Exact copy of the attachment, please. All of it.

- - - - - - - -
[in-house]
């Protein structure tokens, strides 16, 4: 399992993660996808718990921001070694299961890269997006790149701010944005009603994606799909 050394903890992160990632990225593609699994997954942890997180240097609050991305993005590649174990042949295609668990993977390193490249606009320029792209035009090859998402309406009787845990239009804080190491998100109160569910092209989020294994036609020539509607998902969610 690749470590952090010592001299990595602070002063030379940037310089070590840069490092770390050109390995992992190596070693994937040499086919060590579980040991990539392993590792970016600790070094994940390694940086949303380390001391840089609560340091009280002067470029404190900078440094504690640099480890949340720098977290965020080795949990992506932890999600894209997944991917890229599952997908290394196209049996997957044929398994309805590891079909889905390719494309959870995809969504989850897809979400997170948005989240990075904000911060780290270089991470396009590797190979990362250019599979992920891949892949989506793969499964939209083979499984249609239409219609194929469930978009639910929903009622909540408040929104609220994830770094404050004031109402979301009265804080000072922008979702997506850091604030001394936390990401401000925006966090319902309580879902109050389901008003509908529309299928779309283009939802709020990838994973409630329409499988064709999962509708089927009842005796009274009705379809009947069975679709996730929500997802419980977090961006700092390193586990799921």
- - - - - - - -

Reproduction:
[in-house]
């Protein structure tokens, strides 16, 4: 399992993660996808718990921001070694299961890269997006790149701010944005009603994606799909 050394903890992160990632990225593609699994997954942890997180240097609050991305993005590649174990042949295609668990993977390193490249606009320029792209035009090859998402309406009787845990239009804080190491998100109160569910092209989020294994036609020539509607998902969610 690749470590952090010592001299990595602070002063030379940037310089070590840069490092770390050109390995992992190596070693994937040499086919060590579980040991990539392993590792970016600790070094994940390694940086949303380390001391840089609560340091009280002067470029404190900078440094504690640099480890949340720098977290965020080795949990992506932890999600894209997944991917890229599952997908290394196209049996997957044929398994309805590891079909889905390719494309959870995809969504989850897809979400997170948005989240990075904000911060780290270089991470396009590797190979990362250019599979992920891949892949989506793969499964939209083979499984249609239409219609194929469930978009639910929903009622909540408040929104609220994830770094404050004031109402979301009265804080000072922008979702997506850091604030001394936390990401401000925006966090319902309580879902109050389901008003509908529309299928779309283009939802709020990838994973409630329409499988064709999962509708089927009842005796009274009705379809009947069975679709996730929500997802419980977090961006700092390193586990799921």